So you believe the Internet should be an unfettered free-speech zone, and woe to any government agency that dares to set limits on what people can publish?
That may be a tame enough opinion guaranteed to win Brownie points with the latte crowd at the local cafe -- but now let's make things a tad more challenging.
Meet Ernst Zundel, a man who fervently believes in free speech on the Net.
Huge Hitler fan
Zundel also happens to be a huge fan of Adolf Hitler and says the Nazis did not plan to exterminate the Jews during the World War II.
For the past three years, Zundel has used the Internet to peddle a revisionist take on contemporary history and promote his denial of the Holocaust theory on a Web site called the Zundelsite .
His views are entirely unremarkable -- a mish-mash of pseudo-history and what comes across as old-fashioned Jew-hating -- built around a central belief that "stripped of some of the outrages in Second War, Hitler was good for Germany."
Zundel, who claims he has not had a fair hearing in the media because of his particular views, says the Zundelsite has allowed him to connect with thousands of people he might not otherwise have been able to reach.
And he has a point. When it comes to transmitting information around the globe, has there been anything to rival this incredible medium? "The Internet has meant for me what it has meant for other dissidents in Russia and China and other places," Zundel told me. "This is the democratization of information."
Democratization -- for good and for bad (More about that later.)
Zundel now figures in a case that tests how far the law can -- and should -- go to restrain hate speech in cyberspace.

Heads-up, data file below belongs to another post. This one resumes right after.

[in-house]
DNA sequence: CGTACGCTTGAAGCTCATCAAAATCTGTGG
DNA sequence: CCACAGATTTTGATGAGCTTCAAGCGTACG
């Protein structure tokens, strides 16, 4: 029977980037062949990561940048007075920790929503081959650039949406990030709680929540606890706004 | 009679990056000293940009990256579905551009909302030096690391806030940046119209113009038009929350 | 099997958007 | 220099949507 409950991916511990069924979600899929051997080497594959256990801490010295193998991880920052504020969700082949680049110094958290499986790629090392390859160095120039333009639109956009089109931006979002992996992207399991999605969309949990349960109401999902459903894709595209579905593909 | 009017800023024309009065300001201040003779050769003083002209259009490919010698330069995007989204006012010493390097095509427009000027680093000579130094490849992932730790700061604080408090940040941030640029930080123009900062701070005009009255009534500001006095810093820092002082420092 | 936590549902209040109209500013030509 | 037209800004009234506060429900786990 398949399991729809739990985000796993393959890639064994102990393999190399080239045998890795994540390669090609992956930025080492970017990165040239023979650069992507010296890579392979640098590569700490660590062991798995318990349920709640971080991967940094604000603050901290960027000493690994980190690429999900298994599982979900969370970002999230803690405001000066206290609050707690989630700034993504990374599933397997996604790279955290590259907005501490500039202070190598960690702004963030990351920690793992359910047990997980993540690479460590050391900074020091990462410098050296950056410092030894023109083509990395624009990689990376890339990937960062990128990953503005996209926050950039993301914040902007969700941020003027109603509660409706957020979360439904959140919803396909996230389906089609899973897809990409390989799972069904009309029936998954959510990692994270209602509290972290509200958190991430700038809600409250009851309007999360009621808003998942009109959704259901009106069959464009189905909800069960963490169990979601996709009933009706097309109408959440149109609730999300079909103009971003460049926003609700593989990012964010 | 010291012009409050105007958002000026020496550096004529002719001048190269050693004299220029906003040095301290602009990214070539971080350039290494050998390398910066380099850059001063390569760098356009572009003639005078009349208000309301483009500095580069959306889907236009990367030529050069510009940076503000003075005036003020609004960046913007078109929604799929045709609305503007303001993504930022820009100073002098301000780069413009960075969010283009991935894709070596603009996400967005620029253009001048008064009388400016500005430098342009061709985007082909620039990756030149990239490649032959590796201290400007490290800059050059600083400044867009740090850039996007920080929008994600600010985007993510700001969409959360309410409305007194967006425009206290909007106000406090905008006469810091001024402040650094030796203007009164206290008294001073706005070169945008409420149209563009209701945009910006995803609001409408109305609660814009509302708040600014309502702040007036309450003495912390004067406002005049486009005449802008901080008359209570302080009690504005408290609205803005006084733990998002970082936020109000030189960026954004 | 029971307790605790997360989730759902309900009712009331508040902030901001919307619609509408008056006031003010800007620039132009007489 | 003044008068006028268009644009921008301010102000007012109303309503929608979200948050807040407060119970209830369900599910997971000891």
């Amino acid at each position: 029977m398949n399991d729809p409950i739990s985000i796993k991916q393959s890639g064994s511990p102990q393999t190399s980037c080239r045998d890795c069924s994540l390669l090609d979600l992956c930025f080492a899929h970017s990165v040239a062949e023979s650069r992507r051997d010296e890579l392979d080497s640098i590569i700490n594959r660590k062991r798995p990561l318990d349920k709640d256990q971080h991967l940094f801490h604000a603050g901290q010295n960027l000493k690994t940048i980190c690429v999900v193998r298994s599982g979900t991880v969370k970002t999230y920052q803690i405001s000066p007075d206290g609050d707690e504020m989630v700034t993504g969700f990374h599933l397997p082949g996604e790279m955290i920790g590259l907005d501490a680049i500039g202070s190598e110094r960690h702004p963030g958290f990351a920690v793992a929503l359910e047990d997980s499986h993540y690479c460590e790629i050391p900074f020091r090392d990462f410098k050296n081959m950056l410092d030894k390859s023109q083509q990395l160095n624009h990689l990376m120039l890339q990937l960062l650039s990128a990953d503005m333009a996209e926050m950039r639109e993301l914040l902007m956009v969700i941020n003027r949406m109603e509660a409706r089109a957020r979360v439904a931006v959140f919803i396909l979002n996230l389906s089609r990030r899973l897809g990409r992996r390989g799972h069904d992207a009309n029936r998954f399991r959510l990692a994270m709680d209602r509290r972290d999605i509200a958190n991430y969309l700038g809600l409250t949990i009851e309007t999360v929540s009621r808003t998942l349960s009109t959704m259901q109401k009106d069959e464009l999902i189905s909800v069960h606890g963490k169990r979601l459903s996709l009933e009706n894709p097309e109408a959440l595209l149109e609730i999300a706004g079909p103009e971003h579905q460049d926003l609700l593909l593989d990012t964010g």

A persecuted immigrant?
A German immigrant who resides in Toronto, Zundel has attracted the attentions of Canada's Human Rights Commission, which wants to shut him down.
The country's Human Rights Act forbids the use of telephone lines to spread hate messages, and the courts are not likely to be persuaded by Zundel's argument that the Internet is not a phone answering machine.
"We cannot win this case," he predicts. "Not the way the Canadian human rights code is written. They're trying to shut me out of the Internet."
That would be impossible. The site is managed out of Southern California by a woman named Ingrid Rimland who "consults" with Zundel on what goes online.
"She set up the site. She holds all material in HTML and she uploads all the material -- she even named the site," he said. "And yet, they want control of the Internet. The Canadian commission is just looking for new empire-building fields."
Let's not confuse things. John Peter Zenger, he is not. The Canadians obviously know that even if Zundel winds up behind bars, the Zundelsite will continue to operate in his absence.
And so it should, say garden-variety free-speechers like myself. The First Amendment should protect the right of people to spout bilge, as long as they don't incite to riot.
Free speech über Alles? Not!
Still, all that John Stuart Mill stuff about the free marketplace of ideas aside, I have to confess uneasiness at sticking with the party line.
Or with Zundel's statement that "what comes up on the screen is value-neutral."
We don't live on top of Mount Olympus. Peoples' writings always reflect a point of view and when free speech meets the specter of jackboots at midnight, there's always going to be a collision.
It's how you deal with the aftermath that sets Us apart from Them.